World events - Do they have a place in the ELT classroom especially with younger learners?

Gone are the days when language teaching was confined to using text books and prescribed course content. With the changing times, needs and rationale of language learning, teaching has undergone tremendous change. The transition from old methodologies to more liberal ways and use of authentic material can be seen in many classrooms.

Today most learners’ intended purpose is to communicate, engage in real life situations, there is a paradigm shift in the way content is supplemented with ‘real world information and contexts’ rather than the pre-decided information. Nine out of ten students I meet say they learn language by reading and listening to news, watching movies, videos, so on and so forth. This is a clear indication that text books are not enough and exposure to real stuff is needed to develop communicative competence. This leads me to believe that second language learners have to depend on resources outside the classroom to enhance their language skills.

Today it is very common for teachers to bring in authentic material into their classroom to make their lessons more interesting and productive. I therefore reckon that an early start would go a long way in expanding their vocabulary. It will help them to engage in socialization and to learn from their environment besides formal classroom instruction. It can be argued that introducing ‘world events’ in young learners’ classroom can be detrimental to their tender psyche as it would rob them of their childhood innocence, fun and naivety, and push them to mature before their time. There’s no denying that world affairs and events can be unsafe but it can be precariously sifted and filtered to fit to learners’ age and minds. Having said that, the benefits it brings if used with caution is immense.

We all know kids today encounter ‘Disney world ‘at an early age and exposure to the fictious super heroes from spider man, superman to Harry potter is all but a peak into world’s fictional characters. So, feeding in digestible bytes, low doses of stimulating and harmless information suitable to their age and sensibilities is in no way reprehensible. For instance, global issues like world sports, worlds oceans, dwindling animal planet can easily find place in the classrooms. World events can be turned into real world projects and goal-oriented activities.

Here’s a mini list of ideas:


Current issues such as the rescue of the Thai school boys from the caves can trigger a conversation ranging from bravery, patience and acts of heroism. Public speaking, debates and group discussions are effective ways to improve language skills and channelling young learners’ inquisitive minds, into world events. It could set them thinking, researching, and help them construct logical arguments organise ideas, assess audience, and build their confidence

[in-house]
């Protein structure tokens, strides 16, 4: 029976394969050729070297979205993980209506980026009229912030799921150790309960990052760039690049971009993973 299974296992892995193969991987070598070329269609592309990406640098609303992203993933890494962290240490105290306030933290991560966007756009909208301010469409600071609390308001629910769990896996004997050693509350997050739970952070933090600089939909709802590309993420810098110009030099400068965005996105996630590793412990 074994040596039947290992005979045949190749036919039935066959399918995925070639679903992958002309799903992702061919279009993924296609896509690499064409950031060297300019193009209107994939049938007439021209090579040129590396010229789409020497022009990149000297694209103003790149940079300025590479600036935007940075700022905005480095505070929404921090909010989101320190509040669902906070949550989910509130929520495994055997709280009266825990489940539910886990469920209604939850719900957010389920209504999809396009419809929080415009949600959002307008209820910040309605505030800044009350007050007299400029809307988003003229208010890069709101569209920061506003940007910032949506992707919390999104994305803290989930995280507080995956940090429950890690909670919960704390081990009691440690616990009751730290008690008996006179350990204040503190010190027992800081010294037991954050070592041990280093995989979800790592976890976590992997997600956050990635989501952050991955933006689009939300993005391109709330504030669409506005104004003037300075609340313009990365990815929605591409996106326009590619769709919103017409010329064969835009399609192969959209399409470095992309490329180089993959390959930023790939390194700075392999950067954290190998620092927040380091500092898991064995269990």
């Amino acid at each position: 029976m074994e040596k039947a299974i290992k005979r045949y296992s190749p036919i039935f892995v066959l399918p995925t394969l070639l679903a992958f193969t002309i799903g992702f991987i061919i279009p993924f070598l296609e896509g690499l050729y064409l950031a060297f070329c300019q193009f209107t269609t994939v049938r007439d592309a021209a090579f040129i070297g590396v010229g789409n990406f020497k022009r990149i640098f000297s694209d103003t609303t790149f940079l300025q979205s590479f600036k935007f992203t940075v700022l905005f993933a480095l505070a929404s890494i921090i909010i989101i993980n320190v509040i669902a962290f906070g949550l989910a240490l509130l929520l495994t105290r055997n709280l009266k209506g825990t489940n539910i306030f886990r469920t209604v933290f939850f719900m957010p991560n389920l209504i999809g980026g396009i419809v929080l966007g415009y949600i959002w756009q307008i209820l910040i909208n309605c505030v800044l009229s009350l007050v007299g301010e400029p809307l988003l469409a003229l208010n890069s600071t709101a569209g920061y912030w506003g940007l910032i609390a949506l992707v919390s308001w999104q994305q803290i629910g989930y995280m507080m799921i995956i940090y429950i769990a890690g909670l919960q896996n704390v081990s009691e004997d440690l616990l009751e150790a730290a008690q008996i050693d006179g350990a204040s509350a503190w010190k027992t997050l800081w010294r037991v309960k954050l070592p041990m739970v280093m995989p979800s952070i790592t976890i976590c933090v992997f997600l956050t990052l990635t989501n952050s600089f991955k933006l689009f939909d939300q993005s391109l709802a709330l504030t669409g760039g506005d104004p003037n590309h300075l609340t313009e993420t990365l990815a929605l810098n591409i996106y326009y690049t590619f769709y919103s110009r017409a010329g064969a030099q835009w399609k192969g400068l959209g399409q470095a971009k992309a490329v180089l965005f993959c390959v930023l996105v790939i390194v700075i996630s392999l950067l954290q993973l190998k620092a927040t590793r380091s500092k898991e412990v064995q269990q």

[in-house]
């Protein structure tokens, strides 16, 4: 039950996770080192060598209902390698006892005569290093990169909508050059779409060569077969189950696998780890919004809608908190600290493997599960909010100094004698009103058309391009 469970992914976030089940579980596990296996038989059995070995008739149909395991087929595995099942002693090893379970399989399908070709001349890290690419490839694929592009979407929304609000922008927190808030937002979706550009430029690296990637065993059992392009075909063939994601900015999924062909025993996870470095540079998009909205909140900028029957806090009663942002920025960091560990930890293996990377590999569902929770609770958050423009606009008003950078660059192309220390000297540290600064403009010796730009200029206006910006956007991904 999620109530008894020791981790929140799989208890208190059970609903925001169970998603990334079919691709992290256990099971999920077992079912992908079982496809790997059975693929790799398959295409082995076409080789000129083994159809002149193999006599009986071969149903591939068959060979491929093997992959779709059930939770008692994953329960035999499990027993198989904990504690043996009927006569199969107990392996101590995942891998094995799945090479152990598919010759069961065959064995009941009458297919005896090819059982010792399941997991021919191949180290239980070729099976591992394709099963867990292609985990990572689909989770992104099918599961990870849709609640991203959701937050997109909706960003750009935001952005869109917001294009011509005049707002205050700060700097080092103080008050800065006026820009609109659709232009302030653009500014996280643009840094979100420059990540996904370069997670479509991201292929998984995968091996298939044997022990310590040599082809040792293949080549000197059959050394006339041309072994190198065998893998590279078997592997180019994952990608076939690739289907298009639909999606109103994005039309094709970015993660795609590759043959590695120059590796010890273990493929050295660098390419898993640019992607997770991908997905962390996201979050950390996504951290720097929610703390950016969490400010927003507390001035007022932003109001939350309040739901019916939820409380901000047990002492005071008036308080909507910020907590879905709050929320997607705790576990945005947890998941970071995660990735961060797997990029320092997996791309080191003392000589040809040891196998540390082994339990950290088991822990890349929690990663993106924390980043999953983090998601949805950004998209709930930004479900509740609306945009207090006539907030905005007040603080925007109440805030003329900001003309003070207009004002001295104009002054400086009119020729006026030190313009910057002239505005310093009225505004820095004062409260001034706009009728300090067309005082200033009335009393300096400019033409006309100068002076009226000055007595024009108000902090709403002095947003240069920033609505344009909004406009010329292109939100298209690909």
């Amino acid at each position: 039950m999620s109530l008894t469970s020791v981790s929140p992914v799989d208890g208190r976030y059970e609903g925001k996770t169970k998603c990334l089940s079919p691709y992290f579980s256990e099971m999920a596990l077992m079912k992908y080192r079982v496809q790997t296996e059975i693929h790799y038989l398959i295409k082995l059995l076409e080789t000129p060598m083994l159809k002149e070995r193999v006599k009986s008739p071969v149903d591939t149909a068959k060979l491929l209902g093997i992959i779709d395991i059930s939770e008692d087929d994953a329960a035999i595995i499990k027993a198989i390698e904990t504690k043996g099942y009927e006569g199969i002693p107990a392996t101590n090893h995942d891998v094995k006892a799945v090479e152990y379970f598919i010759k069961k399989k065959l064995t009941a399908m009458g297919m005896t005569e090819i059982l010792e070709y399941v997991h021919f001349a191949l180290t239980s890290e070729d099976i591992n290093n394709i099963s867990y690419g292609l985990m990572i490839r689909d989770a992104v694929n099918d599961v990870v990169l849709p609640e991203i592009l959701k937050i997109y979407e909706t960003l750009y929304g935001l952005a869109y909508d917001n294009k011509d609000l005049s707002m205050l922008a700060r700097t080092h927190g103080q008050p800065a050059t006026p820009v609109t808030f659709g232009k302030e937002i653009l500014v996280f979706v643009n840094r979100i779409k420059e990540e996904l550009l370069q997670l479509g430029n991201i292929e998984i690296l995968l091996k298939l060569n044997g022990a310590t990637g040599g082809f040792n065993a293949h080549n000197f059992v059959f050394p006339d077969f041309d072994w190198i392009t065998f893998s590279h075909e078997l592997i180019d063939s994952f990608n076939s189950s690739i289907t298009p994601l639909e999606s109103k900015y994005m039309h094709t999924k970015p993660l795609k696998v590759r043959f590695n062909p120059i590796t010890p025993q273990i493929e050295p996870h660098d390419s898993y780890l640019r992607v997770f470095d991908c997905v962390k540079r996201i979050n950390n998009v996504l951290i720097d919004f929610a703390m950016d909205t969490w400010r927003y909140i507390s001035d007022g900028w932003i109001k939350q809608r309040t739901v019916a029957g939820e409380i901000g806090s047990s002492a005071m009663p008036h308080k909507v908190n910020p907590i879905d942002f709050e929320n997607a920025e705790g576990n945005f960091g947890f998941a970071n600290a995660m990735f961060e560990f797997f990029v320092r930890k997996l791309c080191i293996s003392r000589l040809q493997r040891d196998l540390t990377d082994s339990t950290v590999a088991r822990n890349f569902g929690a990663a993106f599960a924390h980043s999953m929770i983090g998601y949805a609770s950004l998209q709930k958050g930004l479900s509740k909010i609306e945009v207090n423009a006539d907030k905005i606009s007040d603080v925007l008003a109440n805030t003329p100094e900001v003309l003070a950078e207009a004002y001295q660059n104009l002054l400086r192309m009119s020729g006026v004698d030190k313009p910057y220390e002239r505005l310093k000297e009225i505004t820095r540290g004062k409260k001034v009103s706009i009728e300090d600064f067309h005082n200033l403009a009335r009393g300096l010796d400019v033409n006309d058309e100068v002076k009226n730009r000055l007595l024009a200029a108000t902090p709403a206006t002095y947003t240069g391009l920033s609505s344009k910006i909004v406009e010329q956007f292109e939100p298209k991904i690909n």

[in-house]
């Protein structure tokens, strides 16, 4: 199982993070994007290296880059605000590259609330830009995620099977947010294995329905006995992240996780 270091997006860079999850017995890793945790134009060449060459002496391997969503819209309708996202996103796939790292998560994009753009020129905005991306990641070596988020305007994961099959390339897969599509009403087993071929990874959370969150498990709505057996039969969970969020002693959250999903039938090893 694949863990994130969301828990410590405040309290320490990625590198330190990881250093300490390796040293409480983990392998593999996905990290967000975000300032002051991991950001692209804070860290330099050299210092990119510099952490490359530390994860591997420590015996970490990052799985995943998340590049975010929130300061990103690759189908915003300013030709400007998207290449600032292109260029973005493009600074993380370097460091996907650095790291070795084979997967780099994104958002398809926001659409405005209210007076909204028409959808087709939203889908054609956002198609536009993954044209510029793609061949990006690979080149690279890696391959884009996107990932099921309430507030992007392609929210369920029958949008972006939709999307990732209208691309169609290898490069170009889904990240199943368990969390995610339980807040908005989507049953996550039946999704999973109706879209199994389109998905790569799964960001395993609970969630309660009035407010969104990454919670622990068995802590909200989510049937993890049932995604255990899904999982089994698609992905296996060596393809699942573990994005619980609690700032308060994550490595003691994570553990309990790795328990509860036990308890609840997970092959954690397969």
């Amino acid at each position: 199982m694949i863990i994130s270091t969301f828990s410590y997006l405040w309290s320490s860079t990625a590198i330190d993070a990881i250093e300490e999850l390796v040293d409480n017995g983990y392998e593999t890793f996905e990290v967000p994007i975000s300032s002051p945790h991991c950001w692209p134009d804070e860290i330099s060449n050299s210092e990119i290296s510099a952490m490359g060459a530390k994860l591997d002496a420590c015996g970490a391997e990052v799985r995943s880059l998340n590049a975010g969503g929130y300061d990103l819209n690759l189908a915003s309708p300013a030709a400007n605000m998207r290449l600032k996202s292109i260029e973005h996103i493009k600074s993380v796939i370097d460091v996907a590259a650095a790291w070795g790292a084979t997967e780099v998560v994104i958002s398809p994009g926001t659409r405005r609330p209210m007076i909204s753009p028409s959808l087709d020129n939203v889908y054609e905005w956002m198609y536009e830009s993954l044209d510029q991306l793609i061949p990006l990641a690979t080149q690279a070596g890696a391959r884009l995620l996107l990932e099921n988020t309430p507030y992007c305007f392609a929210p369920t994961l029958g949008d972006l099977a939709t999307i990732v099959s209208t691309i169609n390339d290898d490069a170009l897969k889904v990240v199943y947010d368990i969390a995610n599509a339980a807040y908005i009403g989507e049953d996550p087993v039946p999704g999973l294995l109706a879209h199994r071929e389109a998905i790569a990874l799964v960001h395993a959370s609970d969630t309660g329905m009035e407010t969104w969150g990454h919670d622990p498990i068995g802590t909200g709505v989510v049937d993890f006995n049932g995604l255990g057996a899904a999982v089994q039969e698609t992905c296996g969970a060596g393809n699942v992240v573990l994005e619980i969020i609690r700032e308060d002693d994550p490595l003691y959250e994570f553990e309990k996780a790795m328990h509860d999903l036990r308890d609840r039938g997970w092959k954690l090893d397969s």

Problem Solving

Oil spills and pollution levels in the oceans, presentations on solutions. Learners work in pairs to write or discuss the problem. They then prepare and report it before the whole class. They could discuss and vote which could be most probable .This task can also be used the other way round. Learners can be led into the topic by a discussion and then given a set of problems to work upon to find a befitting solution.

Listening for details

Students can do this activity individually or in small groups. Students listen carefully to a story read aloud from the day's newspaper. (Story length may vary by grade level.) Then hand out students’ questions about details from the story. Depending on the grade, more detailed questions can be asked. Students or groups can be nominated to respond to the questions.

Story -mapping

Post a map (state,country or world map) on the board. Post news stories around the classroom on the walls. Students walk around, pick up the stories and put it next to the city/country.

Classifying and sorting 

Sports, people and science: To develop students' understanding of news stories across discipline. Get students to bring in from home news stories that might fit into each of the three sections. Create three columns with headings. Sports News gets posted in the sports section. News around important leaders goes in peoples section and science/technology news in the science section. This can have as many sections as possible , depending upon the curriculum topics.

Matching headlines

Collect news stories and separate the story text from the headline. Students can work in groups , (each group gets a set of stories and headlines) to match each headline to the correct text.

Sequencing facts

Select the most trending news story that includes a clear sequence of events. Cut up the story into strips. Students work in pairs or groups to order the sentence strips. Each group can have a different story. They can even retell the events to other groups.

Sharing opinions/voicing opinions

Give students an opinion question and let them think about it for a few days. They can record their opinion and email it or post it on Edmodo. They can record it in the class using a tape recorder also. This can be a little less threatening for some students who dread public speaking or talking in front of a class. Once all students have had a chance to express their opinions, a class discussion of the question can be arranged by playing back the tape or Edmodo audios.

The course content or topics can be mapped with the world events /information keeping in mind the age, grade and cultural factors .We live in the 21st century and are aiming to educate and raise a well-informed generation. Authentic news and information will go along way in adding to their repertoire of vocabulary, trigger their thought process, imagination and the ability to express.

Average: 4 (2 votes)

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